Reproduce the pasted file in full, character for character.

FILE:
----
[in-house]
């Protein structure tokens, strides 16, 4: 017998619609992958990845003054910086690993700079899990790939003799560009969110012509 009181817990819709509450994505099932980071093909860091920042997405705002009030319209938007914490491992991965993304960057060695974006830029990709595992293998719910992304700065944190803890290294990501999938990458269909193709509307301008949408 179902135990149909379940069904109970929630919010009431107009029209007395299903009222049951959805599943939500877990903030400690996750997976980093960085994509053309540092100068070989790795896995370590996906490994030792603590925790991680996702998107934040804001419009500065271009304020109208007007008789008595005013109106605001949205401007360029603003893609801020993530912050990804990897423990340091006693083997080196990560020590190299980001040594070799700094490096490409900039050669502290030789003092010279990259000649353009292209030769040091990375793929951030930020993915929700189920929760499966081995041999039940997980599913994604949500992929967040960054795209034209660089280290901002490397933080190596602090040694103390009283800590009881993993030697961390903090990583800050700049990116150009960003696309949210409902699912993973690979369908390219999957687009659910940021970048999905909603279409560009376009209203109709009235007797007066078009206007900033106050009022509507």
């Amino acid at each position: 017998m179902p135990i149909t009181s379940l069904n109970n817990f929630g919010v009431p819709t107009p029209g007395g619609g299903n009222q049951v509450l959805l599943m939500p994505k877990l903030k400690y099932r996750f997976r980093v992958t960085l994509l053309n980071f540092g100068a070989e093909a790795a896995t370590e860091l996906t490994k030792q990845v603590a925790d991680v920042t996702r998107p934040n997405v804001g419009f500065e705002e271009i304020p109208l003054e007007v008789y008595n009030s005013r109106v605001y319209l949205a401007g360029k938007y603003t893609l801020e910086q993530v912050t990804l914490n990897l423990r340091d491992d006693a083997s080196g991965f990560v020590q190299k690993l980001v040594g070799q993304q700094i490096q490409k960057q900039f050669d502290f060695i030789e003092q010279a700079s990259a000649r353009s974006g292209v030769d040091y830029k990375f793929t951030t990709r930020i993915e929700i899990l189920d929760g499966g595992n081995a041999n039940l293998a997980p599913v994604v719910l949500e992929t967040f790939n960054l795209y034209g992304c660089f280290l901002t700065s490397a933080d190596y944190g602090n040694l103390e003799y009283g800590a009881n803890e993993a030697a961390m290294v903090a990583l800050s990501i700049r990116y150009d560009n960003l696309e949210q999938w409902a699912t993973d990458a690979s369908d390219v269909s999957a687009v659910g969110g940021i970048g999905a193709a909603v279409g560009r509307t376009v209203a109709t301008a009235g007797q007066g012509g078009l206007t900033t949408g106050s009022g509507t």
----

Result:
[in-house]
């Protein structure tokens, strides 16, 4: 017998619609992958990845003054910086690993700079899990790939003799560009969110012509 009181817990819709509450994505099932980071093909860091920042997405705002009030319209938007914490491992991965993304960057060695974006830029990709595992293998719910992304700065944190803890290294990501999938990458269909193709509307301008949408 179902135990149909379940069904109970929630919010009431107009029209007395299903009222049951959805599943939500877990903030400690996750997976980093960085994509053309540092100068070989790795896995370590996906490994030792603590925790991680996702998107934040804001419009500065271009304020109208007007008789008595005013109106605001949205401007360029603003893609801020993530912050990804990897423990340091006693083997080196990560020590190299980001040594070799700094490096490409900039050669502290030789003092010279990259000649353009292209030769040091990375793929951030930020993915929700189920929760499966081995041999039940997980599913994604949500992929967040960054795209034209660089280290901002490397933080190596602090040694103390009283800590009881993993030697961390903090990583800050700049990116150009960003696309949210409902699912993973690979369908390219999957687009659910940021970048999905909603279409560009376009209203109709009235007797007066078009206007900033106050009022509507």
């Amino acid at each position: 017998m179902p135990i149909t009181s379940l069904n109970n817990f929630g919010v009431p819709t107009p029209g007395g619609g299903n009222q049951v509450l959805l599943m939500p994505k877990l903030k400690y099932r996750f997976r980093v992958t960085l994509l053309n980071f540092g100068a070989e093909a790795a896995t370590e860091l996906t490994k030792q990845v603590a925790d991680v920042t996702r998107p934040n997405v804001g419009f500065e705002e271009i304020p109208l003054e007007v008789y008595n009030s005013r109106v605001y319209l949205a401007g360029k938007y603003t893609l801020e910086q993530v912050t990804l914490n990897l423990r340091d491992d006693a083997s080196g991965f990560v020590q190299k690993l980001v040594g070799q993304q700094i490096q490409k960057q900039f050669d502290f060695i030789e003092q010279a700079s990259a000649r353009s974006g292209v030769d040091y830029k990375f793929t951030t990709r930020i993915e929700i899990l189920d929760g499966g595992n081995a041999n039940l293998a997980p599913v994604v719910l949500e992929t967040f790939n960054l795209y034209g992304c660089f280290l901002t700065s490397a933080d190596y944190g602090n040694l103390e003799y009283g800590a009881n803890e993993a030697a961390m290294v903090a990583l800050s990501i700049r990116y150009d560009n960003l696309e949210q999938w409902a699912t993973d990458a690979s369908d390219v269909s999957a687009v659910g969110g940021i970048g999905a193709a909603v279409g560009r509307t376009v209203a109709t301008a009235g007797q007066g012509g078009l206007t900033t949408g106050s009022g509507t």